Finally I want to comment about the idea of art because so many people are just getting this wrong. The definition of art has changed time and again and will likely continue to do so. The problem is that many people who want to say that something is (or more likely is not) art are just not experts. I am NOT saying that people should stfu or anything like that, but if a work is accepted by the community of artists, historians and museums then it IS art whether we like it or not. There is plenty of art I do not like, but that does not make it less art than the stuff I do like.

To that end WACO Resurrection is a work of art, it was made by artists (Eddo Stern, Peter Brinson, Brody Condon, Michael Wilson, Mark Allen, Jessica Hutchins) and has been exhibited at art venues

Gamezone Festival, De Singal, Antwerpen, Brussels
Slamdance Film Festival, Park City, Utah
Ars Electronica, Linz, Austra
Australian Center of the Moving Image(ACMI), Melbourne, Australia
Grand Arts, Kansas City, MI
Next Wave Festival, Melbourne, Australia
Rotterdam Film Festival, Rotterdam, Netherlands
Yerba Buena Center for the Arts, San Francisco, CA
The Kitchen. New York, NY

and is accepted by the new media arts community and historians as a work of art. http://we-make-money-not-art.com/archives/2005/05/so-the-winners.php

If you do not like it that is your prerogative but you are being silly if you claim it is not art. It may not be a masterpiece, but it is by a young group of artists who show a great deal of promise, whose work may eventually fulfill the challenge laid out at the beginning of this post. But these people are artists and not game designers per se. Artists will make art.

Finally I want to say that I think the whole discussion “is this art” is a dead end. I hope to find the time to post again and talk about the influence of Marcel Duchamp on the world of art. Picking at the difference, and claiming one thing is not art vs another thing which is, reading “value” into an object of art vs one that is not art are spurious. I could care less if something is art, a better question is: Is it interesting? or What does it mean?

(Second Life)vRace

Call For Artists:

(Second Life)vRace: an exhibition about race and it’s intersection with virtual environments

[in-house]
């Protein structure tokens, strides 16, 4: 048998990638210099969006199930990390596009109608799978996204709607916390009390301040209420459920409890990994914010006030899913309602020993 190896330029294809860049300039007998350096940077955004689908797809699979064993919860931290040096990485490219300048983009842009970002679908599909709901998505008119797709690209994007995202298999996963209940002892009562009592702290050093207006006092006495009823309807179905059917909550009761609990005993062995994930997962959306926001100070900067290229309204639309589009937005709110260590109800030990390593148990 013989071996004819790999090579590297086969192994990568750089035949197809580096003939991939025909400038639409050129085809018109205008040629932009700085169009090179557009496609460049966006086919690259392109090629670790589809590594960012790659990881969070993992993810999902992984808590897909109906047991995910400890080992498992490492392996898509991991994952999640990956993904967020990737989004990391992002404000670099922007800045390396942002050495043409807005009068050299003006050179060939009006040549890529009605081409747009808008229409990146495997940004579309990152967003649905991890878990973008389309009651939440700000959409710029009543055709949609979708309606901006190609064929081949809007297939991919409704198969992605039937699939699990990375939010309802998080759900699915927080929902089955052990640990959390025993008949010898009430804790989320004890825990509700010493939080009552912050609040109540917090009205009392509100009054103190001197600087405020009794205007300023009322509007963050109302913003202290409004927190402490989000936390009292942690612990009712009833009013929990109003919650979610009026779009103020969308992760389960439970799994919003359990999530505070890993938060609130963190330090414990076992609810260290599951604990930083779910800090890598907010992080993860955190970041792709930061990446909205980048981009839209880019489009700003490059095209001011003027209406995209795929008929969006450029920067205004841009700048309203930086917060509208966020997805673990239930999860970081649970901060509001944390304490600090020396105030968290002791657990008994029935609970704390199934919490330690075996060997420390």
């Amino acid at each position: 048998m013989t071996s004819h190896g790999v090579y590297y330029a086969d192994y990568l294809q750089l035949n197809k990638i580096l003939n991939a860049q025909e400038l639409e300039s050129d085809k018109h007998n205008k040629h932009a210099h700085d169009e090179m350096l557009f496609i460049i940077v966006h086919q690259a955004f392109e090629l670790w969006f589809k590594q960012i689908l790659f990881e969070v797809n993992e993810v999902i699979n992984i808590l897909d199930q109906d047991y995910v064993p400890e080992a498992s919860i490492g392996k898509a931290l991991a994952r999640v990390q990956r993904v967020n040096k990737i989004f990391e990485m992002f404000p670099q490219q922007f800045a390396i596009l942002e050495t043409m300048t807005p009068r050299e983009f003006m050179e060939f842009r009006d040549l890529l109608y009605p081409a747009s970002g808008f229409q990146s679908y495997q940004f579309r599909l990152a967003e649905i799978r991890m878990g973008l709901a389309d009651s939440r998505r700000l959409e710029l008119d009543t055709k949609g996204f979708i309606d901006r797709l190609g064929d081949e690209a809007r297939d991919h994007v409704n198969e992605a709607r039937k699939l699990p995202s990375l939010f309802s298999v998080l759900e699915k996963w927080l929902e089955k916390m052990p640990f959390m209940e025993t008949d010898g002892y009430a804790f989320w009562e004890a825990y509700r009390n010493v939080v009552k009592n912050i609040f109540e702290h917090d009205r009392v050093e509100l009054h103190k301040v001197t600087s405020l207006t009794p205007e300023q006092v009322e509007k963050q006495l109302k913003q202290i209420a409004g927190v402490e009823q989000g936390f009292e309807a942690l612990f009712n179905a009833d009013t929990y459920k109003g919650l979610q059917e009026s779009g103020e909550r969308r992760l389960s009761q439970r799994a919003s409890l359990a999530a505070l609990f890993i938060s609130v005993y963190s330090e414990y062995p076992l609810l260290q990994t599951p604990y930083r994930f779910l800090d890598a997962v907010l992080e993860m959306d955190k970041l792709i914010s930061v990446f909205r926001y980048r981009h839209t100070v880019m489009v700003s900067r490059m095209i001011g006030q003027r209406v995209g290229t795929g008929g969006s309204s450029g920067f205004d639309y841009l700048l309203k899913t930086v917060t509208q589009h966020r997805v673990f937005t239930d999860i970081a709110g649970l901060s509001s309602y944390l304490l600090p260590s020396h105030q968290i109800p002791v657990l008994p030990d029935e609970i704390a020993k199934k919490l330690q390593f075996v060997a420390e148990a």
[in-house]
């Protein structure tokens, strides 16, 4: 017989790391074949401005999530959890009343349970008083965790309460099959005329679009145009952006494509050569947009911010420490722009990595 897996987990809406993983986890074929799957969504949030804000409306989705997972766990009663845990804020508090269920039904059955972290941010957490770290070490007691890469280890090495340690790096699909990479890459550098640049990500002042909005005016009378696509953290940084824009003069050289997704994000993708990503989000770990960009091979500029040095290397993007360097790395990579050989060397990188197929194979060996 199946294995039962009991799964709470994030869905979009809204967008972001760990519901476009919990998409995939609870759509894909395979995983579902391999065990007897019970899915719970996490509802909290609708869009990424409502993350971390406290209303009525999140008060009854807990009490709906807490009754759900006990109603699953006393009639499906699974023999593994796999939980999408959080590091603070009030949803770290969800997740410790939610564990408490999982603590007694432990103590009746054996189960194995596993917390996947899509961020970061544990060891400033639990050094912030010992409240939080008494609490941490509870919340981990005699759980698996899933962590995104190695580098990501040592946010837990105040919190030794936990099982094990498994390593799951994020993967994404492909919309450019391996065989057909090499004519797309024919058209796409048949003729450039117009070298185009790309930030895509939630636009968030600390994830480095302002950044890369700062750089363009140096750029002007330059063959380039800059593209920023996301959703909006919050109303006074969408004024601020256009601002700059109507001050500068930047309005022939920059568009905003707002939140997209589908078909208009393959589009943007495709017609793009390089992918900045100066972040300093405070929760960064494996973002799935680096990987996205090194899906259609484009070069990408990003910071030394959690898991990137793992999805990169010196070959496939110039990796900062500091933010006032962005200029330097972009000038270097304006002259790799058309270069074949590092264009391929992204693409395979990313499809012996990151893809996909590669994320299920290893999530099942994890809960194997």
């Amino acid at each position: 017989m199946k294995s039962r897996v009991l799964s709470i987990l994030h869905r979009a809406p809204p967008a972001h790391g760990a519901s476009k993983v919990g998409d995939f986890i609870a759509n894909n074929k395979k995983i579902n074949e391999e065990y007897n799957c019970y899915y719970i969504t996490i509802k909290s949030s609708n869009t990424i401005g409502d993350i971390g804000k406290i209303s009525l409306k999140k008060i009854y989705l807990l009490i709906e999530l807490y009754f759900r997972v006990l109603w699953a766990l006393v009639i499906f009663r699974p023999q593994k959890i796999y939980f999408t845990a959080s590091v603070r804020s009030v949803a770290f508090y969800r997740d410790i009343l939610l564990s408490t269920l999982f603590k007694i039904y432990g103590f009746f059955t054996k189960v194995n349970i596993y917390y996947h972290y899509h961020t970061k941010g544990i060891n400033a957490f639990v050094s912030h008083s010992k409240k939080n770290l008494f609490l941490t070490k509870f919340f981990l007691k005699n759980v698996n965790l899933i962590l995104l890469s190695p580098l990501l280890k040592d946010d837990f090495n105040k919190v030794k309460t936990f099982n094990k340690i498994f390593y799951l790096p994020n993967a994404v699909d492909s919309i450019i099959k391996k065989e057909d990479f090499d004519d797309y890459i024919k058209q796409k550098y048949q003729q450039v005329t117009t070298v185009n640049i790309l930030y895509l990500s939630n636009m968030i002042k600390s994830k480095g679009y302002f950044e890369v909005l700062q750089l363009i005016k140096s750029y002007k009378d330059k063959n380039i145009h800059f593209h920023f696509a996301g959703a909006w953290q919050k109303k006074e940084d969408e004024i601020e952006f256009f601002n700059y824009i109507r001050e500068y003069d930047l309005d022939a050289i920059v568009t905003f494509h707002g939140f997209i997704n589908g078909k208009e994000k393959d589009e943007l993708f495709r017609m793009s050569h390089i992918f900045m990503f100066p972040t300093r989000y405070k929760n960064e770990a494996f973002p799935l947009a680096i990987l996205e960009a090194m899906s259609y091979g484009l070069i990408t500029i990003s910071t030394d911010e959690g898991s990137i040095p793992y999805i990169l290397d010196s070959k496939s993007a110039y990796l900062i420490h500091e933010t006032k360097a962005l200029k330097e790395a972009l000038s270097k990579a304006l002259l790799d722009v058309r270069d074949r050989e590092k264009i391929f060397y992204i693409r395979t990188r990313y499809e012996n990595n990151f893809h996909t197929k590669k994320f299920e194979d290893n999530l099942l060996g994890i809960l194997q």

The idea of race has evolved over time. It is not just about color, it is about who we are. How is race of the puppeteer relevant to the avatar? Where are all the people in Second Life? It seems that we travel in a bubble of similarity.

Some struggle to keep a distinction between their identity and their avatar, but is even that possible? Can you separate your gender, race and culture from your online persona? The avatar is nothing but a shell waiting to be filled by personality, thoughts and actions.

Do we gravitate to people of the same cultural background in virtual environments?

Ars Virtua is looking for work that challenge our ideas, exemplifies our ideals, exposes our struggles and represents our racial identity within virtual spaces.

Specifically we are looking for images, low prim objects (including scripted ones), short video, and performance that combines race and virtual worlds. Objects and images will be shown within the Second Life environment and need to be “ready” for that space.

This low prim show will be in the mainland community of Chilbo, and curated by a guest curator Indea Vaher.

Please send inquiries to gallery@arsvirtua.com or contact Rubaiyat Shatner or Aliah Nakajima in world.

Deadline for letter of interest is April 20, work to be delivered by April 27.

Show will open in the beginning of May.

frist friday April 2 ( yes I spelled first wrong : )

The first CADRE art crawl what a concept, and frankly it only makes sense. Ali is focused on community and that makes the difference.